The local FOX affiliate in Nashville told the story about an 18-year who was working on his truck when the unthinkable happened. The truck fell on top of him, pinning his arms. The young …

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I Watched Hackers Pull Off A Real Life Ocean’s 11 Heist

Source: National Cyber Security – Produced By Gregory Evans

The scene was set: a surveillance camera, a safe full of money in a Las Vegas casino, a pair of thieves with lock picking tools and a laptop. I watched in awe as the skinny geeks clipped wires and rewired the feed so that it would loop ad finitum. Basically, they recreated the climax of Ocean’s 11 before my very eyes. But there were no police, and there was no big getaway. I was sitting in hotel conference center at DEF CON 23, the infamous hacker conference that brings hundreds of would be deviants to Sin City to learn how to do things like break into safes. The two hackers on stage were Zack Banks and Eric Van Albert, two MIT alums with a penchant for physical security. They pulled off the mini Ocean’s 11 heist in real time so that they could show off a technique for compromising an ethernet connection in order to gain access to surveillance cameras and loop the feeds without getting caught. The hack itself is simple enough. Using a custom-made tap board, Banks and Van Albert successfully spliced into an ethernet cable connected to a surveillance camera. The hardware enabled the hackers to connect […]

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The post I Watched Hackers Pull Off A Real Life Ocean’s 11 Heist appeared first on National Cyber Security.

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I came away from my hands-on tour of Fable Legends thinking it could take over my life

I have a problem. Sometimes, games come along that are so addictive that I begin bending my life to accommodate them.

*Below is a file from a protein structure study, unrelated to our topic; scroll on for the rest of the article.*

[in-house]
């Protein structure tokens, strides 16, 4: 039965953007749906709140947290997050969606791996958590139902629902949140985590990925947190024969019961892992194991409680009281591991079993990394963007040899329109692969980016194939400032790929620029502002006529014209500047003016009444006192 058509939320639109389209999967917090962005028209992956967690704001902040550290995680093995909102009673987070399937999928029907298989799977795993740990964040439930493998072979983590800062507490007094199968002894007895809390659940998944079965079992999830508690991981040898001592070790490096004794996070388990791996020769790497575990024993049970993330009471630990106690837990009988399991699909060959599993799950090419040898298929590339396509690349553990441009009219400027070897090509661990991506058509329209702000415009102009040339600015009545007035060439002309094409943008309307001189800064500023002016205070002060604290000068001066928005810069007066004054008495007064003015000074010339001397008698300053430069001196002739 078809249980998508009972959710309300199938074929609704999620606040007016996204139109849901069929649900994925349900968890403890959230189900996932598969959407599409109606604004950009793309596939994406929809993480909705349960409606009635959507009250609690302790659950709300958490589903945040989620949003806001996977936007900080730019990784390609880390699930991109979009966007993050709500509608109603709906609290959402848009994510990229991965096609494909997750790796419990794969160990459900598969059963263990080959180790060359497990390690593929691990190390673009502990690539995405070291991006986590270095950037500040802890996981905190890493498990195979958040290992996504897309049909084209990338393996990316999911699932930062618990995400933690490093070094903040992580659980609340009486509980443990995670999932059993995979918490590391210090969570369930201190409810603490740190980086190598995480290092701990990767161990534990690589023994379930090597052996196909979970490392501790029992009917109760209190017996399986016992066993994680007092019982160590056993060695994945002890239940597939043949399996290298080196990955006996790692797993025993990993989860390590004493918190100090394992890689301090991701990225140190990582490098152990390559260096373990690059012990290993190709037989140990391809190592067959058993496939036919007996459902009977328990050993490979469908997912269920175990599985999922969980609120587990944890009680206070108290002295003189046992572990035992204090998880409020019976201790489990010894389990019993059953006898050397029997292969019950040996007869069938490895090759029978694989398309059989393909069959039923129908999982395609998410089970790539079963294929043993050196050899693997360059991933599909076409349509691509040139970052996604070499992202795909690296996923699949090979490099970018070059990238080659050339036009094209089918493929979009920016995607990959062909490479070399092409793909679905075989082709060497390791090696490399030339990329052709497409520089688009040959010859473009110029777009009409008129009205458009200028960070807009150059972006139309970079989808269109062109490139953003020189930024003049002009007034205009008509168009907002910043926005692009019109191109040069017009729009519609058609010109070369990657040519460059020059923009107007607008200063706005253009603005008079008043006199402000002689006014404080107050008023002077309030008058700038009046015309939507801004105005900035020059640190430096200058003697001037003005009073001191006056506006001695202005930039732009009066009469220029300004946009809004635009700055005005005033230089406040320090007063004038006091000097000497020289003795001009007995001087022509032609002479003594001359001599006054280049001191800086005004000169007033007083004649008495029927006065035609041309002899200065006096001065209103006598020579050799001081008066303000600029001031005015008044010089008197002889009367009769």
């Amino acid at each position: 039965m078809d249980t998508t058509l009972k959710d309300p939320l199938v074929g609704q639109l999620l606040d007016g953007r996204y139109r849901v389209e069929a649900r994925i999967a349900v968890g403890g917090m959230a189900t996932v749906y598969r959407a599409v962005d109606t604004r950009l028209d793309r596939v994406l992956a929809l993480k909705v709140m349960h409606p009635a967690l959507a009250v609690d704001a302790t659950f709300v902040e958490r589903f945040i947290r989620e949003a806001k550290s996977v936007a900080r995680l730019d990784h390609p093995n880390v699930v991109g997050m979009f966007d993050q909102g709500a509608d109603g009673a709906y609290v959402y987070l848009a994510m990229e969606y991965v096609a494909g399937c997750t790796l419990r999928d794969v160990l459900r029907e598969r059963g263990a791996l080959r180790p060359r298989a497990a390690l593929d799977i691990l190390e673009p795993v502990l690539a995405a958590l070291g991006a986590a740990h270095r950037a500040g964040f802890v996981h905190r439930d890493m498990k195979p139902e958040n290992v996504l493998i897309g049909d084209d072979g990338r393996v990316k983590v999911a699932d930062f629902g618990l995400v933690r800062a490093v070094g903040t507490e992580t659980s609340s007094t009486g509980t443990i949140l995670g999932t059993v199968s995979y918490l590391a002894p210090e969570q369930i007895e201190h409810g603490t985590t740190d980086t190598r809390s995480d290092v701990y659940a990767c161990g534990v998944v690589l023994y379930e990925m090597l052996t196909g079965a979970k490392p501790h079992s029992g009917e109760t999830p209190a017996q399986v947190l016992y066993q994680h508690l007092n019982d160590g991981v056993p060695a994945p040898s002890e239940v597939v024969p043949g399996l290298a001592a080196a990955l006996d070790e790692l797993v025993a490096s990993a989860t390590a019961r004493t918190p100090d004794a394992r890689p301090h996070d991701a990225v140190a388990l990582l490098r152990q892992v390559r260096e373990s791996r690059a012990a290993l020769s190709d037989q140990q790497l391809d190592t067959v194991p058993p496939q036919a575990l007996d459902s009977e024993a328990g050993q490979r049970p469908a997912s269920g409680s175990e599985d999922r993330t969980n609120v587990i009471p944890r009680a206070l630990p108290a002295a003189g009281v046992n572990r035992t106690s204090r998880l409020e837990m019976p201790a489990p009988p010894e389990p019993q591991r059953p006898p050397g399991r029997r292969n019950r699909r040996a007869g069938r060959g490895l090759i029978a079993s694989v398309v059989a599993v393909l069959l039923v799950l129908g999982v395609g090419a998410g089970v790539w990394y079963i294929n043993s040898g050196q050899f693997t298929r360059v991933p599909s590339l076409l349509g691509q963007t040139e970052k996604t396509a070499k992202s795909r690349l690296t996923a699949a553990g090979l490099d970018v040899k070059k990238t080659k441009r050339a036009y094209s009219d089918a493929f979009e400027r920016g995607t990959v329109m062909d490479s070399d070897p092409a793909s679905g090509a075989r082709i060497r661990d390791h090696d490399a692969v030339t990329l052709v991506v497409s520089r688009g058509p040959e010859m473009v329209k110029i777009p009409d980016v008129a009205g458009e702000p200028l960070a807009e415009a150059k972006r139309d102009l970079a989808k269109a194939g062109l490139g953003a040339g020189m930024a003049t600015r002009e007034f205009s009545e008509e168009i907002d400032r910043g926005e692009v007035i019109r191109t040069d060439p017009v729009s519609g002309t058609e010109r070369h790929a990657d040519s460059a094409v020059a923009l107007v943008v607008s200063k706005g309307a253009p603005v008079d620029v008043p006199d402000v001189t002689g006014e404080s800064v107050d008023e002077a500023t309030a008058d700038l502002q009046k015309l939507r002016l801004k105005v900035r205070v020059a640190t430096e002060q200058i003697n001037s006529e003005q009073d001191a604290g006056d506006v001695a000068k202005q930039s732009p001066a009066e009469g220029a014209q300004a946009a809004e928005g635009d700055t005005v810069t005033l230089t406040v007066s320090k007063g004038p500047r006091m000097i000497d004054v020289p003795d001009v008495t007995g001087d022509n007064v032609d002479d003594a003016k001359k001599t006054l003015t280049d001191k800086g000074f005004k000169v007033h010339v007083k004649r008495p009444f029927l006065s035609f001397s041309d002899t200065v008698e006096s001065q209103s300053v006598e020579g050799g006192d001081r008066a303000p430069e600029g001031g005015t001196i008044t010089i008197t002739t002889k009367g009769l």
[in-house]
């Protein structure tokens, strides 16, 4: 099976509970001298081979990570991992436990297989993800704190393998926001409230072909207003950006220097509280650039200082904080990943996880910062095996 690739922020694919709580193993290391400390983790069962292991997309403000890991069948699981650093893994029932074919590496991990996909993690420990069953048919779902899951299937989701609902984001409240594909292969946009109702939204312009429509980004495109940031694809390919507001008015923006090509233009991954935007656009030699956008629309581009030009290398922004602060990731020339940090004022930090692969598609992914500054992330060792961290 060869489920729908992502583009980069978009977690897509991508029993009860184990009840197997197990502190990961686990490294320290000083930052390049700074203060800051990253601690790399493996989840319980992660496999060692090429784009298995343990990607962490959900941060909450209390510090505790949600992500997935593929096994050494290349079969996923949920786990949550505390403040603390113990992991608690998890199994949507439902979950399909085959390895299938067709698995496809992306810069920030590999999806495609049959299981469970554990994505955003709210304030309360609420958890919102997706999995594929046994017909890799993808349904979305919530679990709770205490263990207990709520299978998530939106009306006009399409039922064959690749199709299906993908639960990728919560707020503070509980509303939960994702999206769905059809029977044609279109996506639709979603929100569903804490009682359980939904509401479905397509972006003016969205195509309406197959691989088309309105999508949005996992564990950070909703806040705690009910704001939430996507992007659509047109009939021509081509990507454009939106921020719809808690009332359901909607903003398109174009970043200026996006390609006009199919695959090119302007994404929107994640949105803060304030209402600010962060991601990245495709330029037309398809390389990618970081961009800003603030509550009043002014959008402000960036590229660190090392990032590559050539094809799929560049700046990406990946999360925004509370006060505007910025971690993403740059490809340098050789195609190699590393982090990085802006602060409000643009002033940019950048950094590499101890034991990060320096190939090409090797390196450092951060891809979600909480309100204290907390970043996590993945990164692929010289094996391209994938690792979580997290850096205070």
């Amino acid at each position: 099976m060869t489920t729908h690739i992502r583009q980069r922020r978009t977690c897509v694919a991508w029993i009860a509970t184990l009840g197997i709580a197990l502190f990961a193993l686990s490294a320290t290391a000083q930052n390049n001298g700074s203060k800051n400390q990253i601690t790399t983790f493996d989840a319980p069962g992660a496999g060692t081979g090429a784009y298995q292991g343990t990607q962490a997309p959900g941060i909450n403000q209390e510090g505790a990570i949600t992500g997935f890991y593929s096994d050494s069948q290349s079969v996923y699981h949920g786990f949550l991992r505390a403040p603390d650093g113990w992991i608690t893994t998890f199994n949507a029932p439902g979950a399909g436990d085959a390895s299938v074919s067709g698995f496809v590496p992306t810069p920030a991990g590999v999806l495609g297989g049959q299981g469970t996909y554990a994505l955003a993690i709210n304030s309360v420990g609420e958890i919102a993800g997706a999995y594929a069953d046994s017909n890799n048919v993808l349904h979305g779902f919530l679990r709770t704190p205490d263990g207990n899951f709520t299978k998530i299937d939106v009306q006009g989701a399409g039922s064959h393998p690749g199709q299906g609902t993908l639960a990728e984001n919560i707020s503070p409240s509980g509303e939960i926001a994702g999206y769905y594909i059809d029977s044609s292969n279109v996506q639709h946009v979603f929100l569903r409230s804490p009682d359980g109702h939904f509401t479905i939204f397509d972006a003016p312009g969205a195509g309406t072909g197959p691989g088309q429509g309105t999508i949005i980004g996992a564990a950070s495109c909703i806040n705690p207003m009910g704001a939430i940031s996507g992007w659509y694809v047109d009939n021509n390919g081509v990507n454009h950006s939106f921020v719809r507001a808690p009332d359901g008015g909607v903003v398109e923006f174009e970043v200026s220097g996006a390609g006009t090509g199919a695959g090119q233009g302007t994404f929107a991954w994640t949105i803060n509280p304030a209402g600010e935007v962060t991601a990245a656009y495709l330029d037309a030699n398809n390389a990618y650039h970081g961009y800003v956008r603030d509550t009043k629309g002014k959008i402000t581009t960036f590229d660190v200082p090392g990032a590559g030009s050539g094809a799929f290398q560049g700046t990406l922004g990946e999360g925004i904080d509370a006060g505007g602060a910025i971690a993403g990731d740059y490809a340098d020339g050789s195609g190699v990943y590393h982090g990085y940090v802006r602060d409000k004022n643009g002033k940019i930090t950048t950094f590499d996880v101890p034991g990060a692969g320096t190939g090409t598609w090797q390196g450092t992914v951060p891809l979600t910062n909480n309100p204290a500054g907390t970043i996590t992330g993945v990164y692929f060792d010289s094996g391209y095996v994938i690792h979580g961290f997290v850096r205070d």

The most recent game to enrapture me in this way was Elite: Dangerous. It starts innocently enough. You might lose an afternoon to it. Procrastinate on your hobby projects a little – until you’re up at 5 am on a work night repeating to yourself “I’ll do just one more mission.”

In a lengthy Fable Legends playtest with the game’s director, David Eckelberry, I began to realize that Fable Legends is my kind of drug.

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Your Android phone’s battery life could allow it to be tracked across different sites

A feature belonging to the HTML5 Battery Status API allows a website to know how much battery life is remaining on a device being used to visit it. The feature reveals battery life remaining for devices using the Chrome, Firefox or the Opera browsers. Among the data revealed by the API includes how many seconds remain until the battery has completely discharged, and the percentage of battery life remaining.

Once you’ve computed all of that information about battery life, the data can help determine the capacity of the cell being used on a specific device visiting a website or web-app. Once …

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Healthcare adjusts to life as hacker target

Source: National Cyber Security – Produced By Gregory Evans

During the Cold War, back when Richard “Dickie” George was a mathematician at the National Security Agency, security meant something different than it does today. The foes knew one another well. And if there was plenty of skulduggery to go around, at least there were some recognizable rules of engagement. “Back when it was us and the Soviets, there was about one big espionage event every 10 years,” he said, speaking at the Healthcare IT News Privacy & Security Forum in Chicago on Tuesday. In the 21st Century, the threat landscape is very, very different, said George, now a senior advisor for cybersecurity at Johns Hopkins University Applied Physics Lab. To wit: There were more than 41,000 cyberattacks on government agencies in 2010 alone. That number has only risen. And the malefactors are only getting more insidiously creative. “They just caught a refrigerator sending out 100,000 phishing emails,” said George. “A refrigerator! It’s a different world.” A different world, and a dangerous one. That was the theme that emerged – and was driven home again and again – at the Privacy & Security Forum. Healthcare, especially, is at risk: Medical data is the number one aim for hackers and medical devices are […]